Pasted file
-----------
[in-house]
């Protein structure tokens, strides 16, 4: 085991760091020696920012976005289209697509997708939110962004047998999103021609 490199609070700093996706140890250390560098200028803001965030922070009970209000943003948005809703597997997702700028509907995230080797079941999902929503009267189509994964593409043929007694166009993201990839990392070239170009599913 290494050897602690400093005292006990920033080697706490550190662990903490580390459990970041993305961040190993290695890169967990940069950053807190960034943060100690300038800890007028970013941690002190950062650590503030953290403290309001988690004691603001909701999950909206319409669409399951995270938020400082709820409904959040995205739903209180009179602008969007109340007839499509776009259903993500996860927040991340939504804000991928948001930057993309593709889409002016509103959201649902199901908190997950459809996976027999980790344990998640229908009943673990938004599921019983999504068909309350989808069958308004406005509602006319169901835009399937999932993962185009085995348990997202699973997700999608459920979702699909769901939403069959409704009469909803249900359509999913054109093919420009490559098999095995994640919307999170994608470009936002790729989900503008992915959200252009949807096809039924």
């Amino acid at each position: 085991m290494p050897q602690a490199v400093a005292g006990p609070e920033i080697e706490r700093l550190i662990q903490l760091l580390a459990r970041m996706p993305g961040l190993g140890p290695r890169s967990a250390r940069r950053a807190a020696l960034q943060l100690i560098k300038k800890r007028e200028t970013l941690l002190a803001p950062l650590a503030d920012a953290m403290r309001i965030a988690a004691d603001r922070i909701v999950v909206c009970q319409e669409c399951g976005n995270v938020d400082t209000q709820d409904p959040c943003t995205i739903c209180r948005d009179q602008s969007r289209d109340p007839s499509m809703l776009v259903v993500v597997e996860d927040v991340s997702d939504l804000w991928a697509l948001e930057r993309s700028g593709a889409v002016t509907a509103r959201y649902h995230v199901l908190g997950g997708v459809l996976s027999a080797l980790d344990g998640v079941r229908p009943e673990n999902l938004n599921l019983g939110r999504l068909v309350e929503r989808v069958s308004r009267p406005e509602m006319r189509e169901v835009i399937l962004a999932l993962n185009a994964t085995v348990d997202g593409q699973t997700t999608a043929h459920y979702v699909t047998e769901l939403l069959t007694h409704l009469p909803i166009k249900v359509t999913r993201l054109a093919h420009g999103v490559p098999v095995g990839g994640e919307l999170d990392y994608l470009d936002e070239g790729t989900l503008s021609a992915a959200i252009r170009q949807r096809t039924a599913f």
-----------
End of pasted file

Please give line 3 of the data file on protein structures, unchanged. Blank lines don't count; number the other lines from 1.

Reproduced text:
């Amino acid at each position: 085991m290494p050897q602690a490199v400093a005292g006990p609070e920033i080697e706490r700093l550190i662990q903490l760091l580390a459990r970041m996706p993305g961040l190993g140890p290695r890169s967990a250390r940069r950053a807190a020696l960034q943060l100690i560098k300038k800890r007028e200028t970013l941690l002190a803001p950062l650590a503030d920012a953290m403290r309001i965030a988690a004691d603001r922070i909701v999950v909206c009970q319409e669409c399951g976005n995270v938020d400082t209000q709820d409904p959040c943003t995205i739903c209180r948005d009179q602008s969007r289209d109340p007839s499509m809703l776009v259903v993500v597997e996860d927040v991340s997702d939504l804000w991928a697509l948001e930057r993309s700028g593709a889409v002016t509907a509103r959201y649902h995230v199901l908190g997950g997708v459809l996976s027999a080797l980790d344990g998640v079941r229908p009943e673990n999902l938004n599921l019983g939110r999504l068909v309350e929503r989808v069958s308004r009267p406005e509602m006319r189509e169901v835009i399937l962004a999932l993962n185009a994964t085995v348990d997202g593409q699973t997700t999608a043929h459920y979702v699909t047998e769901l939403l069959t007694h409704l009469p909803i166009k249900v359509t999913r993201l054109a093919h420009g999103v490559p098999v095995g990839g994640e919307l999170d990392y994608l470009d936002e070239g790729t989900l503008s021609a992915a959200i252009r170009q949807r096809t039924a599913f």